As SOA has moved into the mainstream of IT strategy, the potential benefits have been hyped beyond what’s realistically possible. Forcing the IT leadership team to prioritize the benefits the enterprise and the divisions will achieve by adopting an SOA approach is a foundational exercise that many find beneficial. As SOA projects move from pilot implementations to larger division and enterprisewide IT initiatives, the need for an effective approach to SOA organization and governance (O&G) also increases. In fact, SOA O&G can be the biggest determinant of SOA success. Because of this, forward-looking IT leaders are increasing their direct involvement in order to address fundamental challenges facing their organizations as they move ahead with SOA. These leaders have dispensed with the aura of mystery around SOA O&G, taking a pragmatic approach that establishes boundaries for their organizations to operate within, and providing patterns for success that others can follow.
A recent SOA survey by International Data Group revealed that more than half of all enterprises say organization and governance is the top barrier they face in adopting SOA. This is understandable, as the issues to be addressed are substantial, and touch almost every aspect of the software development lifecycle (SDLC). In addition, over time, divisional IT organizations have been optimized to align with divisional initiatives, yet often SOA yields greater benefits for the enterprise. The nature of some of the best IT initiatives for SOA—such as crossdivisional up-selling and consolidated customer service—makes getting ahead of the O&G issues a top priority for many enterprises today, not an optional activity to be assigned to subcommittees.
“Without strong governance, nearly any SOA project will ultimately fail,” says Mike McCoy, director of enterprise architecture for Accredited Home Lenders (AHL), a residential mortgage lender based in San Diego, Calif., with more than $500 million in annual revenue. AHL currently uses an SOA as the foundation for numerous applications, such as processing “special handling” loans and integrating core underwriting and funding systems.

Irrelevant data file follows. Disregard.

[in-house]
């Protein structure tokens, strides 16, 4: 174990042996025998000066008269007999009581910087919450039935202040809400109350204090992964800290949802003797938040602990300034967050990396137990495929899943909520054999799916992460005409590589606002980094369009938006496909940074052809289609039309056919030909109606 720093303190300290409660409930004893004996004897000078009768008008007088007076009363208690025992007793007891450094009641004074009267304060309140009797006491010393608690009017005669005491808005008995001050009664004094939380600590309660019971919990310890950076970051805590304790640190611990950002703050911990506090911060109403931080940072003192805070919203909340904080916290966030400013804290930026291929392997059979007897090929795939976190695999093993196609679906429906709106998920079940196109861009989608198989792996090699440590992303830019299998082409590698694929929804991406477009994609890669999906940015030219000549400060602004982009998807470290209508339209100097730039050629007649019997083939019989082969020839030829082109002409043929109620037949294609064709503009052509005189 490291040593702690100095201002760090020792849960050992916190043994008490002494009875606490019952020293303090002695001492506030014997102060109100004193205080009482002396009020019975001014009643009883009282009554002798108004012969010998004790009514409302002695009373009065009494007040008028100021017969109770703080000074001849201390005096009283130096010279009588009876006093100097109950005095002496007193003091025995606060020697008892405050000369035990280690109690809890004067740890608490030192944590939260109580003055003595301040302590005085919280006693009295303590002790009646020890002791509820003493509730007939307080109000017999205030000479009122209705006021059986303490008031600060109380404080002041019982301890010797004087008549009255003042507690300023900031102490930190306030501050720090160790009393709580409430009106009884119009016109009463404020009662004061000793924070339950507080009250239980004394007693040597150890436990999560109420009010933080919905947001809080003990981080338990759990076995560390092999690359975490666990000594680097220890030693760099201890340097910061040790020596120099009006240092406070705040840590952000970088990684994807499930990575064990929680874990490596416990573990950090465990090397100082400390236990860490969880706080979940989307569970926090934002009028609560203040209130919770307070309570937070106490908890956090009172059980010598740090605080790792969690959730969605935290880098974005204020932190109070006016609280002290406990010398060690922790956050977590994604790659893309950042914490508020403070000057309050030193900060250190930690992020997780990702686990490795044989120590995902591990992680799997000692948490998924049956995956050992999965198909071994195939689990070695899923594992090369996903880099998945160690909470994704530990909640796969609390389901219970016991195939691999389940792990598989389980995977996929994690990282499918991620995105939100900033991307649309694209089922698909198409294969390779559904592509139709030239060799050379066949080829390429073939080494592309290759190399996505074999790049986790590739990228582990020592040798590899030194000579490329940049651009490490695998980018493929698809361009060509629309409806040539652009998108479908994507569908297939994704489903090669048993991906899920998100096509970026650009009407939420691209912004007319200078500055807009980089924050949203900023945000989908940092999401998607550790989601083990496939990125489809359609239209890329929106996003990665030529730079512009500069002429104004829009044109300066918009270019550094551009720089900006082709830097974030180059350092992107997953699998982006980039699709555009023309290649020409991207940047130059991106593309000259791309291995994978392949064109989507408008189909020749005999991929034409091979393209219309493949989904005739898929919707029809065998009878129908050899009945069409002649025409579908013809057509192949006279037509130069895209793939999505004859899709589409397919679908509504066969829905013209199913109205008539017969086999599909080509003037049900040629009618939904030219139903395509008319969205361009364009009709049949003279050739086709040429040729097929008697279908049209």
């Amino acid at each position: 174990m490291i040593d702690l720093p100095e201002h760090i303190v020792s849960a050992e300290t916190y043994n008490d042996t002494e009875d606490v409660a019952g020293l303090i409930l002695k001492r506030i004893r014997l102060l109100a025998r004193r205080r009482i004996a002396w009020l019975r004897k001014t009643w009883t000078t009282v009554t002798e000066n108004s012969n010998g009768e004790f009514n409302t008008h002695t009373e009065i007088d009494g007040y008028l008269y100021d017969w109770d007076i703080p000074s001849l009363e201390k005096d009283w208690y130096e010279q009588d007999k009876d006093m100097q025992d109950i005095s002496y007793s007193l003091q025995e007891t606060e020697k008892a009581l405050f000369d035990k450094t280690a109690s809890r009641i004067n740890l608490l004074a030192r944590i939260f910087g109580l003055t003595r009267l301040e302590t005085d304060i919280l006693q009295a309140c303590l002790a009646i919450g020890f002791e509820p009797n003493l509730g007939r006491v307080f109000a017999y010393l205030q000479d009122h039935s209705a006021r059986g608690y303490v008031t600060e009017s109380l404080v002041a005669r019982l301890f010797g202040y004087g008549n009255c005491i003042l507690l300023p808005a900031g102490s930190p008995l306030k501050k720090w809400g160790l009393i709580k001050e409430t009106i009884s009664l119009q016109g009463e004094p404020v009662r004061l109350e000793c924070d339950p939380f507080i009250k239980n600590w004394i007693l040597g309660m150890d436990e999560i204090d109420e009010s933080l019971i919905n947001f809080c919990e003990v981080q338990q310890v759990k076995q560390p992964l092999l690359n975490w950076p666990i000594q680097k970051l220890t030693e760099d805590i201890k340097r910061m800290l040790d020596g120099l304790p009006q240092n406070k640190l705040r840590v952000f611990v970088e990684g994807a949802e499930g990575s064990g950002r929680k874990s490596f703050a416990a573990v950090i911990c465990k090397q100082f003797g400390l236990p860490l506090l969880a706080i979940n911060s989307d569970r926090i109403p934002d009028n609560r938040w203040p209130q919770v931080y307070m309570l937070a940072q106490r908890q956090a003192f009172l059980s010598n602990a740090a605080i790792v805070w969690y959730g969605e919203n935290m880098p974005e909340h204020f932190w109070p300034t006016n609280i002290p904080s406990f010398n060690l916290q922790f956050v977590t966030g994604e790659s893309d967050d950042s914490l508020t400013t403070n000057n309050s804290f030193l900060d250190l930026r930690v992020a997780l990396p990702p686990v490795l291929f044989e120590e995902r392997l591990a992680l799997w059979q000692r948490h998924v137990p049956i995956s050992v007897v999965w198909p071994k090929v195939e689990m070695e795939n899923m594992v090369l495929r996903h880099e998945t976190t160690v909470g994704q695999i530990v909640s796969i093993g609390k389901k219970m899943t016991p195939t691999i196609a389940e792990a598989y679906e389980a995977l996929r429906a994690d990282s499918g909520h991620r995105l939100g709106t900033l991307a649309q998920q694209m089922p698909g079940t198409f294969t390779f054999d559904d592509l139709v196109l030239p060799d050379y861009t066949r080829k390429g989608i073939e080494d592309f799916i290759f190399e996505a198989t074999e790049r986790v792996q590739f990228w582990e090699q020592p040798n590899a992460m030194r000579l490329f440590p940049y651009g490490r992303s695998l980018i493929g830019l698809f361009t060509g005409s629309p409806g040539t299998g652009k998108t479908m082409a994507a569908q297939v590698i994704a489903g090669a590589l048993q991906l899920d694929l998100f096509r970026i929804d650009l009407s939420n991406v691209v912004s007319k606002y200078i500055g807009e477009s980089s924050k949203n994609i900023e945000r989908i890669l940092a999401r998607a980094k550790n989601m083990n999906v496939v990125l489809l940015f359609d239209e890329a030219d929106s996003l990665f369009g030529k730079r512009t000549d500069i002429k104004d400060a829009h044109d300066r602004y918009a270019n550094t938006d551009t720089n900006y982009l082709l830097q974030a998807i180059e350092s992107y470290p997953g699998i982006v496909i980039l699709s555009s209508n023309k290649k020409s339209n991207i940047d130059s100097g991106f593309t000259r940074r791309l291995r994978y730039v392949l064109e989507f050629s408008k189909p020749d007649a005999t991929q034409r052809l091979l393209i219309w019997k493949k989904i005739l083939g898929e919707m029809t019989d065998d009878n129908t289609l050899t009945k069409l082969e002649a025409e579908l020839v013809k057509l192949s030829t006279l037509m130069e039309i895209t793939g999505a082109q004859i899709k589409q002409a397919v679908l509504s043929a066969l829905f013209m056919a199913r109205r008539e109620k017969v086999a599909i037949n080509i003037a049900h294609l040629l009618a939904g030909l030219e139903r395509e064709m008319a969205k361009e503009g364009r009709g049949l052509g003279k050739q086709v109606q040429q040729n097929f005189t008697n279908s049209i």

What worries CIOs about SOA organization and governance?
Most organizations already have some form of IT governance in place. Even so, SOA creates new challenges in terms of the service lifecycle, technology standards and team roles. The bottom line: Enterprisewide SOA can easily fail unless governance issues are addressed early in the adoption process. This means organizations need to adopt governance that supports, within the criteria unique to each business, the agility that an SOA promises. Experts say that CIOs who are not embracing strong SOA governance are holding back for the following reasons:
> Timing. The most common misconception is about when to deal with SOA organization and governance. Many feel they don’t need to address it up front, but believe it can wait until later. This can plant the seeds of problems that will grow as SOA rolls out across the enterprise.
> Lack of understanding and best practices. Companies don’t always understand what SOA organization and governance is, and why it’s different from a traditional organizational structure and IT governance plan. Many enterprises struggle to implement best practices that ensure the realization of SOA benefits.